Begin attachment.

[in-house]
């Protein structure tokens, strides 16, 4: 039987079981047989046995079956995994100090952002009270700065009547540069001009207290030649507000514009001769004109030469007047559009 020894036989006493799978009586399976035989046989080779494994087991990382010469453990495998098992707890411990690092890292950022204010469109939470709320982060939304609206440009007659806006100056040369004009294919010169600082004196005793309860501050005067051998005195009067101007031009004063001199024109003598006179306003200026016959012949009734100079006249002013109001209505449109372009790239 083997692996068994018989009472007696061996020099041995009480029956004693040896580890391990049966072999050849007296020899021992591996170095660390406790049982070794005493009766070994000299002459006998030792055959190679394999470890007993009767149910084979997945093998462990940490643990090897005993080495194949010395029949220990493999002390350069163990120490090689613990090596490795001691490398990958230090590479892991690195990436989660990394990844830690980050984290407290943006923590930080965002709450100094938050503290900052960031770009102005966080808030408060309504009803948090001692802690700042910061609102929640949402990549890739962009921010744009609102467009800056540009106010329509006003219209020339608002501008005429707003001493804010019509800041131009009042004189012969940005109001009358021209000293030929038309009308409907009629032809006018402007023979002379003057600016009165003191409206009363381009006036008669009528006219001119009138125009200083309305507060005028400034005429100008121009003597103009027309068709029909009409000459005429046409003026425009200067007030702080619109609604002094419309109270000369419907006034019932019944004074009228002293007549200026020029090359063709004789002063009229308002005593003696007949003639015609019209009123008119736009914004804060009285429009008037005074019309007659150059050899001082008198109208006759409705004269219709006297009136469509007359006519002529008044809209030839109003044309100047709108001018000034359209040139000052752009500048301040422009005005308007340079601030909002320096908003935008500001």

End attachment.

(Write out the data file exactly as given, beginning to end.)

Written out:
[in-house]
């Protein structure tokens, strides 16, 4: 039987079981047989046995079956995994100090952002009270700065009547540069001009207290030649507000514009001769004109030469007047559009 020894036989006493799978009586399976035989046989080779494994087991990382010469453990495998098992707890411990690092890292950022204010469109939470709320982060939304609206440009007659806006100056040369004009294919010169600082004196005793309860501050005067051998005195009067101007031009004063001199024109003598006179306003200026016959012949009734100079006249002013109001209505449109372009790239 083997692996068994018989009472007696061996020099041995009480029956004693040896580890391990049966072999050849007296020899021992591996170095660390406790049982070794005493009766070994000299002459006998030792055959190679394999470890007993009767149910084979997945093998462990940490643990090897005993080495194949010395029949220990493999002390350069163990120490090689613990090596490795001691490398990958230090590479892991690195990436989660990394990844830690980050984290407290943006923590930080965002709450100094938050503290900052960031770009102005966080808030408060309504009803948090001692802690700042910061609102929640949402990549890739962009921010744009609102467009800056540009106010329509006003219209020339608002501008005429707003001493804010019509800041131009009042004189012969940005109001009358021209000293030929038309009308409907009629032809006018402007023979002379003057600016009165003191409206009363381009006036008669009528006219001119009138125009200083309305507060005028400034005429100008121009003597103009027309068709029909009409000459005429046409003026425009200067007030702080619109609604002094419309109270000369419907006034019932019944004074009228002293007549200026020029090359063709004789002063009229308002005593003696007949003639015609019209009123008119736009914004804060009285429009008037005074019309007659150059050899001082008198109208006759409705004269219709006297009136469509007359006519002529008044809209030839109003044309100047709108001018000034359209040139000052752009500048301040422009005005308007340079601030909002320096908003935008500001």